I couldn’t help but feel an internal tremor Friday morning when I stumbled across the news accounts of a worker at a Northwest Side Subway sandwich franchise who was shot and killed during a Thursday night robbery.
According to both the Chicago Sun-Times and Chicago Tribune, the woman was working a Thursday night shift in the Subway on Western Avenue in the Ukrainian Village neighborhood.
WHEN A WOULD-BE robber entered just before 9 p.m. and pulled out a pistol, the woman worker tried to run out a back door. Which is what provoked the gunman to fire a shot at her – striking her in the neck. She died early Friday at Stroger Hospital.
For the record, another employee gave the robber some money, and he left. As of Friday morning, police had no one in custody, nor do they have any suspects in mind.
I’m sure many of you are wondering why this catches my attention? After all, the one-time police reporter-type person in me knows this incident isn’t that uncommon. Not to downplay the loss of life, but such robberies happen. If the woman hadn’t died, it wouldn’t have been covered at all.
And let’s be honest. There are certain neighborhoods where, if there had been a robbery and the worker had died, it still would have been ignored.
BUT THIS ONE is a little personal for me.
For the very first job I had when I was in high school (one that had set hours and cut me a regular paycheck) was work in a Subway sandwich franchise – specifically one in south suburban Calumet City.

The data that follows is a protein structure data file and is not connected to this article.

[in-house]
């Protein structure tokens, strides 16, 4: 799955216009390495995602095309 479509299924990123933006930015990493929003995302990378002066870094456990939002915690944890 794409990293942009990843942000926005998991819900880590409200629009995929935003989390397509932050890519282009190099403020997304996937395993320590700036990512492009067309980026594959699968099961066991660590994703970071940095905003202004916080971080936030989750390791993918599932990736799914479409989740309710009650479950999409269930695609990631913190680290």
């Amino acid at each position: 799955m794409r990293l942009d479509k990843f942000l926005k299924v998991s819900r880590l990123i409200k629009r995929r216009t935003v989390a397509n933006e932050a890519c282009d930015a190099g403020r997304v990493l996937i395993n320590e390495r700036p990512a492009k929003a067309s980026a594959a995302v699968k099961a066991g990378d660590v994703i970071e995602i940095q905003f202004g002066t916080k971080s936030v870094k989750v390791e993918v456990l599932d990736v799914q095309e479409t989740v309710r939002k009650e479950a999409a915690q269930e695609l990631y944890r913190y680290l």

In fact, I recall that I worked at a Subway that purposely stayed open until 2 a.m. – and when I was hired, it was explicitly to work three or four shifts a week from 10 p.m.-2 a.m. each day.
I worked that job one summer, just before going off to Bloomington, Ill., to attend college.
WHICH MEANS THAT learning of the account of this woman (Lyn Ward, who was 57), I couldn’t help but think back to the old memories and tensions.
I used to wonder how I’d react if confronted with a gunman – which fortunately, never happened to me. Although I did find out later that two weeks after I quit to begin college, that particular Subway got robbed.
Shortly after midnight on a Friday-into-Saturday – if I recall right. Which means I could easily have been working, only to find a pistol shoved into my face.
I do recall there was a foot-activated alarm located directly under the cash register. Which means I could have triggered it while heading for the register to try to get money.
IN FACT, IT was a sensitive-enough alarm that I recall my boss once accidentally triggering it while trying to ring up an order of sandwiches and chips.
I used to wonder how subtly I could trigger that alarm, if someone agitated enough to pull a pistol on me had walked in. Could I do it undetected? Or would my foot movement catch his attention, and anger him (or her, I suppose) enough to pull the trigger of his pistol?
I could easily have been in the same position as that woman, only it could have ended for me at age 17. Not that it makes the woman’s story any less tragic – 57 is too young an age to die at, particularly for a reason so stupid.
Although, thinking about this incident and my own high school years also reminds me of the popular film from that era – Fast Times at Ridgemont High.
FOR WHILE MANY a man of my age bracket will forevermore remember Phoebe Cates’ moment of cinematic glory, there also was that scene near the end of the film when Judge Reinhold’s “Brad” character managed to avert a robbery attempt while working as a late-night cashier at a 7-Eleven-like convenience store.
I doubt I – or any other clerk – could have done anything like that. Of course, if it happened in real-life, it would have turned the robber/gunman into a victim – no matter how unworthy that person would be of such status.